The press has had a field day
with Alan Dershowitz. Newsweek
called him "the nation's most

peripatetic civil liberties lawyer."
Time said he is "a sort of judicial St.
Jude" and, physically, "a cross
between Woody Allen and Bozo the
Clown."
It's easy to make wisecracks
about Dershowitz, maybe too easy:

Friday, May 4, 1984

25

His positions on civil liberties can be
easily distorted. His Brooklyn
background lingers on in his accent,
his phrasing and his combativeness.
The man is a sitting target,
especially for those who shoot from
the quip.
One might expect a tenured
Harvard professor to observe the
dignities of his high office and seldom
stray from the hallowed groves of
academe. A few have braved the
world outside the intellectual
cloisters of Cambridge; ever fewer,
men like Henry Kissinger and
Patrick Moynihan, have survived the
encounter. But Moynihan gave up
his tenure for the U.S. Senate, and
Kissinger for the State Department,
dubious decisions at best. Dershowitz
prefers to straddle two worlds —
academics and an active law practice
— and he excels in both. He has
suggested, in fact, that tenure boosts
his freedom — and his responsibility
— as a lawyer.
Lawyers, he said, often hesitate
to take on judges because they appear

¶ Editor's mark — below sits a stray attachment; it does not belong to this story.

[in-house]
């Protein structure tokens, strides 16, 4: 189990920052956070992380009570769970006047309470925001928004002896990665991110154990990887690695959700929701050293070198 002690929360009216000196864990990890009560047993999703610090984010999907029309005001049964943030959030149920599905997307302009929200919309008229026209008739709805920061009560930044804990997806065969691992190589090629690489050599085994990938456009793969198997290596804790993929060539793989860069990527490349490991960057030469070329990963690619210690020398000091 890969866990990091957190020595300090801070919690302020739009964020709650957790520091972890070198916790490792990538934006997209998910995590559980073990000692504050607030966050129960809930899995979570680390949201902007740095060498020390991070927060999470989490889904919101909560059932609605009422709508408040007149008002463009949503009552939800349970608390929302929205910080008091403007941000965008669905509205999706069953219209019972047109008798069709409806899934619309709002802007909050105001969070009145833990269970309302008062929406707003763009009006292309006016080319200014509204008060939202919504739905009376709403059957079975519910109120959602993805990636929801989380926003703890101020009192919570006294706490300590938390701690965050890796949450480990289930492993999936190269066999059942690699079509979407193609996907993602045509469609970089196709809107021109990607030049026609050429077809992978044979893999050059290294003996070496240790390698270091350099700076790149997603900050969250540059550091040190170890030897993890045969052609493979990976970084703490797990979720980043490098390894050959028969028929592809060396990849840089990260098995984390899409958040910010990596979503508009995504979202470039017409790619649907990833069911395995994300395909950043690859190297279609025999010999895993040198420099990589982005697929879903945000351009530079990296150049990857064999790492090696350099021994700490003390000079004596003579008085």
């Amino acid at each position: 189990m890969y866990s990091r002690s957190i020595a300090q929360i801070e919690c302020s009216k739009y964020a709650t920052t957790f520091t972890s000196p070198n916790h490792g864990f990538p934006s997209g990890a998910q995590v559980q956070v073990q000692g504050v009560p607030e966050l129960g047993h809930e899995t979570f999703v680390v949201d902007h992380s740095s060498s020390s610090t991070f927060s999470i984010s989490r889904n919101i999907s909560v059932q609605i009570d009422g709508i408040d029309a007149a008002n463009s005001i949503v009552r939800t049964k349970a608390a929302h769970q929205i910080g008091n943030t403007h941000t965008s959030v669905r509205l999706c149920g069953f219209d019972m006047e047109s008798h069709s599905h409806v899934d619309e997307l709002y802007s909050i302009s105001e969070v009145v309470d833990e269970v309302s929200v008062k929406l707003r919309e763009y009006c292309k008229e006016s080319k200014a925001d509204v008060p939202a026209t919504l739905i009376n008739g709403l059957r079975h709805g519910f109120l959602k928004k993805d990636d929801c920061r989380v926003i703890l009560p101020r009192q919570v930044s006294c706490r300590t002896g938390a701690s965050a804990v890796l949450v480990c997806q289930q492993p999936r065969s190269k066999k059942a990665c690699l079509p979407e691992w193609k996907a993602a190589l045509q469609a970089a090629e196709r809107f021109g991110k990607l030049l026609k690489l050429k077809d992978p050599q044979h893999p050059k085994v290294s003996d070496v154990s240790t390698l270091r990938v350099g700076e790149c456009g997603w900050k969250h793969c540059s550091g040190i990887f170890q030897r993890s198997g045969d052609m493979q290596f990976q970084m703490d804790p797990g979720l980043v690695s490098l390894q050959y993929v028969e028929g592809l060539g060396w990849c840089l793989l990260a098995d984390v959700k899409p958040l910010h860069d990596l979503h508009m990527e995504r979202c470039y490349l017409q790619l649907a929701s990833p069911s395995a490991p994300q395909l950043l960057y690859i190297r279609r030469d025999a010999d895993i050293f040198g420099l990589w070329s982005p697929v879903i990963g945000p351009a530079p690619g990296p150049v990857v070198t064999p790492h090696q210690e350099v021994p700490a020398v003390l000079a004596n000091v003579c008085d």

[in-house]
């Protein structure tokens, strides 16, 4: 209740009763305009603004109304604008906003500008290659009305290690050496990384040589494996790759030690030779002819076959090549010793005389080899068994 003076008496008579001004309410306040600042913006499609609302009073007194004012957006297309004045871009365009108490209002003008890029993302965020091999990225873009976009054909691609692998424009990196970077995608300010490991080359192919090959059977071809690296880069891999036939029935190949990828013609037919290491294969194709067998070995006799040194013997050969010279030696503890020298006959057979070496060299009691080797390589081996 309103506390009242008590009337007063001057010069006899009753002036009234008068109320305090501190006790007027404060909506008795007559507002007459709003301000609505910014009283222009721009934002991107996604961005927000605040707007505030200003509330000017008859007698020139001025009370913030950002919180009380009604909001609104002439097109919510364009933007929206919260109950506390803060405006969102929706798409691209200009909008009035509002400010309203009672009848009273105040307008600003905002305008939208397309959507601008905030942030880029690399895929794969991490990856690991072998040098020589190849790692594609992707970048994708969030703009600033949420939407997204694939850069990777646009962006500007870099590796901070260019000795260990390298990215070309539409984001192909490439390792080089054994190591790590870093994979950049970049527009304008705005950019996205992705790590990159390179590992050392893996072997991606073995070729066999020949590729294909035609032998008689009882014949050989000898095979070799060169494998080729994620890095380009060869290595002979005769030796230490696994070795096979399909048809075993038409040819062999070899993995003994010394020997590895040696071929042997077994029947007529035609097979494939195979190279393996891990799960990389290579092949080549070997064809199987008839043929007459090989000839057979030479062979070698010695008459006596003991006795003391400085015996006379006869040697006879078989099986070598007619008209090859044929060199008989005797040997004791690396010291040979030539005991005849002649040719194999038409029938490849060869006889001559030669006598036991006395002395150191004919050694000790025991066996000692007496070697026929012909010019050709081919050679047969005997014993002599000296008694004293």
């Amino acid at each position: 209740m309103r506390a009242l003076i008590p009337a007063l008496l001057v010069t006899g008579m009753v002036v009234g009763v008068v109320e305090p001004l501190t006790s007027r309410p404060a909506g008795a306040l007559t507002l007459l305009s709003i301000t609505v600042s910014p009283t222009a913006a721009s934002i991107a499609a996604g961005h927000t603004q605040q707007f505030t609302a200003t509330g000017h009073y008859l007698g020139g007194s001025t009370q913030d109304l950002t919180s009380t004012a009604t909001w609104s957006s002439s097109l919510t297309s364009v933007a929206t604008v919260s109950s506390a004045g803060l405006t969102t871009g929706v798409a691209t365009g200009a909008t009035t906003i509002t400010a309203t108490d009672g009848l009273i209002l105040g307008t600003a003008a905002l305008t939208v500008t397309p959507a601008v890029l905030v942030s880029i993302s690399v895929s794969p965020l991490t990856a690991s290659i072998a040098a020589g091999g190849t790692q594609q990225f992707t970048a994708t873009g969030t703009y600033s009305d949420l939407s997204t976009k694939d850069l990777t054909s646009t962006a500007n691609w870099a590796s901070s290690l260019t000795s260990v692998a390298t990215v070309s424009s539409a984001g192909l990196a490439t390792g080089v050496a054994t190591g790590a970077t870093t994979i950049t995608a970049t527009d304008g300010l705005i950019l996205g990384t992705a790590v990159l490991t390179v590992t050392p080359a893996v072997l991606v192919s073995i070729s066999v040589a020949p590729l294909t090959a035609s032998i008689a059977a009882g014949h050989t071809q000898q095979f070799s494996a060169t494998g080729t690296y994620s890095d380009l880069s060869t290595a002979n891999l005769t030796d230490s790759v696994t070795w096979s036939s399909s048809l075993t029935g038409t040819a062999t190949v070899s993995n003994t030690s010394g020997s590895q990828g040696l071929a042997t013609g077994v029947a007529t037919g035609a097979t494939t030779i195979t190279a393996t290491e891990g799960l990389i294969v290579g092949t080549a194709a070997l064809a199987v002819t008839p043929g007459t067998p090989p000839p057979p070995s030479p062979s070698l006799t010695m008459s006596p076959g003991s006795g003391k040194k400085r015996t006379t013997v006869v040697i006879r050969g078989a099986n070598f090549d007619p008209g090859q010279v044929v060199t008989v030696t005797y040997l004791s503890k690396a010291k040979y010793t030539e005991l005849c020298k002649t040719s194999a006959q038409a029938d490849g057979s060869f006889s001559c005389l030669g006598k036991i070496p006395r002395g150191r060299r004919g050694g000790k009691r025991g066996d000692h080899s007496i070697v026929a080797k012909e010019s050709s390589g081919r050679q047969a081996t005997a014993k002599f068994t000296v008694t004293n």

in court regularly and fear
retribution. Tenure insulates him
from the wrath of judges who are "the
weakest link in our system of justice
and also the most-protected." In fact,
the whole judicial system — "corrupt
to its core" — has come in for the
withering verbiage of Dershowitz.
The system is "built on a foundation
of not telling the truth." Cops lie.
They are even taught how to commit
perjury in police academies.
Prosecutors lie. Defendants lie.
Defense attorneys lie. Judges distort
facts.
"Most insiders — lawyers and
judges — won't talk" about how the
system works, Dershowitz said.
"Most outsiders — law professors and
journalists — don't really know how
the system works."
He commends the system for its
ultimate justice: "There are very few
innocent people in American prisons
today. The ends of justice are well
served. But the means of justice are
in serious trouble. And if the
means are abused, the ends will be
abused. We allow police to do far too
often what they please to people in
custody. We don't probe misconduct.
"Plea bargaining goes on
because the prisons are overcrowded.
One of the secrets of criminal justice
is to always commit crimes with
people who are less important than
you. Therefore, you always have
somebody to turn in and you can
avoid justice."
Dershowitz is no legal
wallflower. He has appeared on every
television network, including PBS.
He has sparred with Barbara
Walters, Edwin Newman, William
Buckley. He has been on "Today" and
"Tomorrow." He has been faulted for
his ego and praised for his
compassion.
But the man whose verbatim
interviews have filled reams of
national magazines and whose
bushy-haired countenance has filled
TV screens coast-to-coast is not the
man his childhood was supposed to
have fathered. There was nothing
distinctive about the young
Dershowitz, nothing promising. He

Continued